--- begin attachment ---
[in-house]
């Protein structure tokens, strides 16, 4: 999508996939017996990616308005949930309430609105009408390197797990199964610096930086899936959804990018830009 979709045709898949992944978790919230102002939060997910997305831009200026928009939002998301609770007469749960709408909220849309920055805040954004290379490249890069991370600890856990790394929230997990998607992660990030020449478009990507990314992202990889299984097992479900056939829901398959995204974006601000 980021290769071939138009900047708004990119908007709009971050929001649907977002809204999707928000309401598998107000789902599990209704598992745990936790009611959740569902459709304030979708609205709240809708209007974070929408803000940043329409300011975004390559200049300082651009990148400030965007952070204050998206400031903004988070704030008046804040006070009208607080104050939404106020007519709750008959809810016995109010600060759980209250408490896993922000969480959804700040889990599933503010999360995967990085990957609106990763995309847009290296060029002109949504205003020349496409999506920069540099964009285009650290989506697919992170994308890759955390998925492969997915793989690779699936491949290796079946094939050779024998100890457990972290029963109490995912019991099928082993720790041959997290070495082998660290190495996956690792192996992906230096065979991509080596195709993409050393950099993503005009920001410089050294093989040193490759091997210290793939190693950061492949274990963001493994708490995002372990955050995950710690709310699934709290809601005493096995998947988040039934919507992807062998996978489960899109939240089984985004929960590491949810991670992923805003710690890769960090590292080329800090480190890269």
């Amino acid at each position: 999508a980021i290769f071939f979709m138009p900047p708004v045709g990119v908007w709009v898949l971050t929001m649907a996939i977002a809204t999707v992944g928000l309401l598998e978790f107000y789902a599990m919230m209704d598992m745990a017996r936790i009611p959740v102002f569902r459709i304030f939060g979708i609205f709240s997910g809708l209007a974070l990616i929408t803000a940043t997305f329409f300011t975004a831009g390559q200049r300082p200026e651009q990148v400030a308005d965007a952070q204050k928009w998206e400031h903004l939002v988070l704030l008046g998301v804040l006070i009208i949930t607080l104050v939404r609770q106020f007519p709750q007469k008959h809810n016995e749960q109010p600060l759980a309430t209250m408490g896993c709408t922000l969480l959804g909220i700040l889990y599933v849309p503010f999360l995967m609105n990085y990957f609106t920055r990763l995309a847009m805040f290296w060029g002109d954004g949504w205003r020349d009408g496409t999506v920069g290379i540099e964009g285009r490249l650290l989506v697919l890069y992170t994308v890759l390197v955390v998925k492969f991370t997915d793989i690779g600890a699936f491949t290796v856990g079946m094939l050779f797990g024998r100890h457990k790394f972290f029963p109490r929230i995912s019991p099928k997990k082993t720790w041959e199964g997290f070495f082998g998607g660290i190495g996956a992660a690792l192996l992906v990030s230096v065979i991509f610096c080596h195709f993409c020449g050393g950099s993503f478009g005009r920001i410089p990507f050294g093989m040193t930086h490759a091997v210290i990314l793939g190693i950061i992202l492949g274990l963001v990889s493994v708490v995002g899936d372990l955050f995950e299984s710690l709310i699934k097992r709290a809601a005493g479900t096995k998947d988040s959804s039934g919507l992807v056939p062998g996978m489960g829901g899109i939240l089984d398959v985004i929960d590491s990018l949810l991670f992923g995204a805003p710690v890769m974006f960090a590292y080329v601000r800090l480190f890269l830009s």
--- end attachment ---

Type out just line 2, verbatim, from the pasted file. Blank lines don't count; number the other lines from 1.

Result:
């Protein structure tokens, strides 16, 4: 999508996939017996990616308005949930309430609105009408390197797990199964610096930086899936959804990018830009 979709045709898949992944978790919230102002939060997910997305831009200026928009939002998301609770007469749960709408909220849309920055805040954004290379490249890069991370600890856990790394929230997990998607992660990030020449478009990507990314992202990889299984097992479900056939829901398959995204974006601000 980021290769071939138009900047708004990119908007709009971050929001649907977002809204999707928000309401598998107000789902599990209704598992745990936790009611959740569902459709304030979708609205709240809708209007974070929408803000940043329409300011975004390559200049300082651009990148400030965007952070204050998206400031903004988070704030008046804040006070009208607080104050939404106020007519709750008959809810016995109010600060759980209250408490896993922000969480959804700040889990599933503010999360995967990085990957609106990763995309847009290296060029002109949504205003020349496409999506920069540099964009285009650290989506697919992170994308890759955390998925492969997915793989690779699936491949290796079946094939050779024998100890457990972290029963109490995912019991099928082993720790041959997290070495082998660290190495996956690792192996992906230096065979991509080596195709993409050393950099993503005009920001410089050294093989040193490759091997210290793939190693950061492949274990963001493994708490995002372990955050995950710690709310699934709290809601005493096995998947988040039934919507992807062998996978489960899109939240089984985004929960590491949810991670992923805003710690890769960090590292080329800090480190890269």